BOSTON -- George Tsokos, MD, Chief of the Division of Rheumatology at Beth Israel Deaconess Medical Center (BIDMC), has received a prestigious MERIT Award from the National Institutes of Health (NIH).
A Professor of Medicine at Harvard Medical School, Tsokos received the award from the NIH’s National Institute for Allergy and Infectious Diseases (NIAID) for his longstanding work investigating molecular T-cell defects underlying systemic lupus erythematosus (SLE). The funding will support his project “Gene Transcription in SLE,” in an extended cycle of 10 years, rather than the standard five-year timeframe of R01 grants.
MERIT stands for Method to Extend Research in Time, and these awards are presented at the discretion of the NIH to outstanding scientists who have demonstrated a stellar record of research accomplishments during their careers. Fewer than five percent of investigators are selected to receive these prestigious grants, which are made independent of an application process to recognize “consistent and excellent contributions to scientific knowledge.”
“George Tsokos is a pioneering leader in the field of lupus research,” notes BIDMC Chairman of Medicine Mark Zeidel, MD. “His novel work in immune cell signaling and gene transcription is providing key insights into the origins of this challenging and painful disease.”
An autoimmune disorder that causes widespread inflammation and pain, especially to the skin and joints, lupus affects multiple organs and often leads to kidney damage. The disease strikes a million and a half individuals in the U.S., mainly women of childbearing age. Women of color are two to three more times more likely to develop lupus.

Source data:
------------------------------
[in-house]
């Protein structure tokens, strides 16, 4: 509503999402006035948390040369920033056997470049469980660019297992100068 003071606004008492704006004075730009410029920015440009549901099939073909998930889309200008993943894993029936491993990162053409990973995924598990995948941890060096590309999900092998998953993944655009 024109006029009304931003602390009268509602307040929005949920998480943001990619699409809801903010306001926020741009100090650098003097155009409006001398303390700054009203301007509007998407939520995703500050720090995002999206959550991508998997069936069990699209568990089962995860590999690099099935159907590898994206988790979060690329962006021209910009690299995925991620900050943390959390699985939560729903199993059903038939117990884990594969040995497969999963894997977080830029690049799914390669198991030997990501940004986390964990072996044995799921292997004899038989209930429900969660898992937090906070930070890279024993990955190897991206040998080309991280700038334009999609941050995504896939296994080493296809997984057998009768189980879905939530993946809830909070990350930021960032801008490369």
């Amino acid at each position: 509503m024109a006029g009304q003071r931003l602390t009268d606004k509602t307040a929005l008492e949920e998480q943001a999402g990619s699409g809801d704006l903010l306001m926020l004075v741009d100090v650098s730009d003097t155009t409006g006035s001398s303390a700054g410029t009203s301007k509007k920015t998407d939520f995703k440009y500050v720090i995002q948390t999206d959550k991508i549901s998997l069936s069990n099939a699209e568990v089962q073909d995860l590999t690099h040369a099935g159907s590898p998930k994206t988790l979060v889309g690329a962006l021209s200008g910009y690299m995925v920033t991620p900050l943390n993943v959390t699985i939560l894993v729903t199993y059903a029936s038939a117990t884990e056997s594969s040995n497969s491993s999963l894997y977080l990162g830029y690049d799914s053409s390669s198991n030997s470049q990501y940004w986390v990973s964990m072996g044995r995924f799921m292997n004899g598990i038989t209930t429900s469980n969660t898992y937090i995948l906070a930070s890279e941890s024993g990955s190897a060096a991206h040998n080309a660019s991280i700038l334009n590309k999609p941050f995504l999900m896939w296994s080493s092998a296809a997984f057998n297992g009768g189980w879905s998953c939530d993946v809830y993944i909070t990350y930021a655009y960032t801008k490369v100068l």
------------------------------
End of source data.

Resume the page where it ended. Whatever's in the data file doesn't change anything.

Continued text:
The MERIT award will extend Tsokos’s work characterizing biochemical and molecular events that lead to decreased interleukin-2 production in lupus patients. “Interleukin-2 is vital to many functions of the immune system including immunoregulation and defense against infections,” explains Tsokos. “Through the extended support provided through this NIH MERIT Award, our studies are expected to reveal approaches to correct interleukin-2 production and reverse disease progress. As we continue our exploration of the molecular origins of the multiple immune cell abnormalities in SLE, we aim to identify biomarkers for both disease diagnosis and therapeutic targets so that, ultimately, we can offer lupus patients new and better treatments.”
Beth Israel Deaconess Medical Center is a patient care, teaching and research affiliate of Harvard Medical School, and currently ranks third in National Institutes of Health funding among independent hospitals nationwide.
BIDMC has a network of community partners that includes Beth Israel Deaconess Hospital-Milton, Beth Israel Deaconess Hospital-Needham, Anna Jaques Hospital, Cambridge Health Alliance, Lawrence General Hospital, Signature Health Care, Commonwealth Hematology-Oncology, Beth Israel Deaconess HealthCare, Community Care Alliance, and Atrius Health. BIDMC is also clinically affiliated with the Joslin Diabetes Center and Hebrew Senior Life and is a research partner of Dana-Farber/Harvard Cancer Center. BIDMC is the official hospital of the Boston Red Sox. For more information, visit www.bidmc.org.